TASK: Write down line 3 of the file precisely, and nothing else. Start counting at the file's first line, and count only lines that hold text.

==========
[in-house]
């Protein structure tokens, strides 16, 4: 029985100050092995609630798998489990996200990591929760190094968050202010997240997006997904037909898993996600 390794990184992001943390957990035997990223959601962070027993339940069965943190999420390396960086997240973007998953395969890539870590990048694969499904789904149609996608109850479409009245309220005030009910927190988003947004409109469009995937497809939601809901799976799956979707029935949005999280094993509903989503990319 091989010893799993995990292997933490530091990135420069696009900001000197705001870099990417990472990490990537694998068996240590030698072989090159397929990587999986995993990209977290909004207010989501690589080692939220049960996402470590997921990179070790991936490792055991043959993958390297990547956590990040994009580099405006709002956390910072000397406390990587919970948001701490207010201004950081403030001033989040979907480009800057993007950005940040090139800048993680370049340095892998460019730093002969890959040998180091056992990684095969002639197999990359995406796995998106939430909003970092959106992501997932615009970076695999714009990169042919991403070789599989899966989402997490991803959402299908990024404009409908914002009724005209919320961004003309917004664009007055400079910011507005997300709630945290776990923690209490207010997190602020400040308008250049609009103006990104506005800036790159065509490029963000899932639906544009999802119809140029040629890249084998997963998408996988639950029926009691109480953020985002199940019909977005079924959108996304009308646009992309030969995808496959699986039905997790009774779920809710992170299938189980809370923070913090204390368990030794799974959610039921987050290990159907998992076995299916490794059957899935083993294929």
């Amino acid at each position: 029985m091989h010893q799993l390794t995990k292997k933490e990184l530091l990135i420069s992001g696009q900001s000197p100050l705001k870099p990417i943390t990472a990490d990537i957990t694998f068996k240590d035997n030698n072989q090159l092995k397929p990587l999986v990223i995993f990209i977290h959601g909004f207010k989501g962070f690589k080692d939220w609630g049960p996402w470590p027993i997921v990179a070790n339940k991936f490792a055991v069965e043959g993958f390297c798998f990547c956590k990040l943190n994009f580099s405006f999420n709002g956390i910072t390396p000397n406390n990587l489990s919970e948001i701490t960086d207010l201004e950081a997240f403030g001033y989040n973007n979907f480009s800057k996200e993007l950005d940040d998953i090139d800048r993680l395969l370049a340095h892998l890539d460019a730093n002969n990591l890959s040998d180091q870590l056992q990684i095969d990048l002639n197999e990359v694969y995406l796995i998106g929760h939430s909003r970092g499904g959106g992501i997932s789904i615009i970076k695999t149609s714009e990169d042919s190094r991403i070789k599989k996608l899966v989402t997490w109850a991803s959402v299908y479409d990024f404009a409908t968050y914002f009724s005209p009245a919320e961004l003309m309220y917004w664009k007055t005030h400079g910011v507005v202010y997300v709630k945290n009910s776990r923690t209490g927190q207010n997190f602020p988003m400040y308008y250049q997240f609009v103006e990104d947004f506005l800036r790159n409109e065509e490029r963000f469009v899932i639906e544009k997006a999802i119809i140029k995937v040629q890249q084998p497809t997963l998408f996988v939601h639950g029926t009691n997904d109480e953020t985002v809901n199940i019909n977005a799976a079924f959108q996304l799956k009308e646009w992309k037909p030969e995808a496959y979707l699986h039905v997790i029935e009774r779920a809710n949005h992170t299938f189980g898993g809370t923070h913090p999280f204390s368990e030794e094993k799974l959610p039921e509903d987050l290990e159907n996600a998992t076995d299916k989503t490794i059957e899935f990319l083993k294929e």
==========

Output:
């Amino acid at each position: 029985m091989h010893q799993l390794t995990k292997k933490e990184l530091l990135i420069s992001g696009q900001s000197p100050l705001k870099p990417i943390t990472a990490d990537i957990t694998f068996k240590d035997n030698n072989q090159l092995k397929p990587l999986v990223i995993f990209i977290h959601g909004f207010k989501g962070f690589k080692d939220w609630g049960p996402w470590p027993i997921v990179a070790n339940k991936f490792a055991v069965e043959g993958f390297c798998f990547c956590k990040l943190n994009f580099s405006f999420n709002g956390i910072t390396p000397n406390n990587l489990s919970e948001i701490t960086d207010l201004e950081a997240f403030g001033y989040n973007n979907f480009s800057k996200e993007l950005d940040d998953i090139d800048r993680l395969l370049a340095h892998l890539d460019a730093n002969n990591l890959s040998d180091q870590l056992q990684i095969d990048l002639n197999e990359v694969y995406l796995i998106g929760h939430s909003r970092g499904g959106g992501i997932s789904i615009i970076k695999t149609s714009e990169d042919s190094r991403i070789k599989k996608l899966v989402t997490w109850a991803s959402v299908y479409d990024f404009a409908t968050y914002f009724s005209p009245a919320e961004l003309m309220y917004w664009k007055t005030h400079g910011v507005v202010y997300v709630k945290n009910s776990r923690t209490g927190q207010n997190f602020p988003m400040y308008y250049q997240f609009v103006e990104d947004f506005l800036r790159n409109e065509e490029r963000f469009v899932i639906e544009k997006a999802i119809i140029k995937v040629q890249q084998p497809t997963l998408f996988v939601h639950g029926t009691n997904d109480e953020t985002v809901n199940i019909n977005a799976a079924f959108q996304l799956k009308e646009w992309k037909p030969e995808a496959y979707l699986h039905v997790i029935e009774r779920a809710n949005h992170t299938f189980g898993g809370t923070h913090p999280f204390s368990e030794e094993k799974l959610p039921e509903d987050l290990e159907n996600a998992t076995d299916k989503t490794i059957e899935f990319l083993k294929e």